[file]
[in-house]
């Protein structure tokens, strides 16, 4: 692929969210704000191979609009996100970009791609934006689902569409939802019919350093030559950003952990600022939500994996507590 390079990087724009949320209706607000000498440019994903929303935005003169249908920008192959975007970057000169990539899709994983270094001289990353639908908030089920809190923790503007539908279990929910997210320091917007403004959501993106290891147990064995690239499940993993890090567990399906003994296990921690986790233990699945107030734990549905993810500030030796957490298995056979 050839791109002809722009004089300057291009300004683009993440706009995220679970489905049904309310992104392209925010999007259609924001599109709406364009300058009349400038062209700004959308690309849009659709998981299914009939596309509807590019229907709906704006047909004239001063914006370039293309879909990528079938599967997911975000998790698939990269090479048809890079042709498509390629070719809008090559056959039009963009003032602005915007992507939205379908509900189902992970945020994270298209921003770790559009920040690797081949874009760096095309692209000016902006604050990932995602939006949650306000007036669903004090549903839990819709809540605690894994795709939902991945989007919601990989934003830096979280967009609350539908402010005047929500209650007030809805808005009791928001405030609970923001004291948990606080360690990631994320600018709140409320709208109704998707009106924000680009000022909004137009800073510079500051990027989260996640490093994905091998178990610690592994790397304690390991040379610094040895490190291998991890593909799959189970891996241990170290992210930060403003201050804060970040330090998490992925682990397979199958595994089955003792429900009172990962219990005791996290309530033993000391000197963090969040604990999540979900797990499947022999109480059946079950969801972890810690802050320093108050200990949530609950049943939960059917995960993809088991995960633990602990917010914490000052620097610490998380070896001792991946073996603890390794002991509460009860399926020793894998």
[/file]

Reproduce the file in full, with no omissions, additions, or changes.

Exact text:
[in-house]
């Protein structure tokens, strides 16, 4: 692929969210704000191979609009996100970009791609934006689902569409939802019919350093030559950003952990600022939500994996507590 390079990087724009949320209706607000000498440019994903929303935005003169249908920008192959975007970057000169990539899709994983270094001289990353639908908030089920809190923790503007539908279990929910997210320091917007403004959501993106290891147990064995690239499940993993890090567990399906003994296990921690986790233990699945107030734990549905993810500030030796957490298995056979 050839791109002809722009004089300057291009300004683009993440706009995220679970489905049904309310992104392209925010999007259609924001599109709406364009300058009349400038062209700004959308690309849009659709998981299914009939596309509807590019229907709906704006047909004239001063914006370039293309879909990528079938599967997911975000998790698939990269090479048809890079042709498509390629070719809008090559056959039009963009003032602005915007992507939205379908509900189902992970945020994270298209921003770790559009920040690797081949874009760096095309692209000016902006604050990932995602939006949650306000007036669903004090549903839990819709809540605690894994795709939902991945989007919601990989934003830096979280967009609350539908402010005047929500209650007030809805808005009791928001405030609970923001004291948990606080360690990631994320600018709140409320709208109704998707009106924000680009000022909004137009800073510079500051990027989260996640490093994905091998178990610690592994790397304690390991040379610094040895490190291998991890593909799959189970891996241990170290992210930060403003201050804060970040330090998490992925682990397979199958595994089955003792429900009172990962219990005791996290309530033993000391000197963090969040604990999540979900797990499947022999109480059946079950969801972890810690802050320093108050200990949530609950049943939960059917995960993809088991995960633990602990917010914490000052620097610490998380070896001792991946073996603890390794002991509460009860399926020793894998």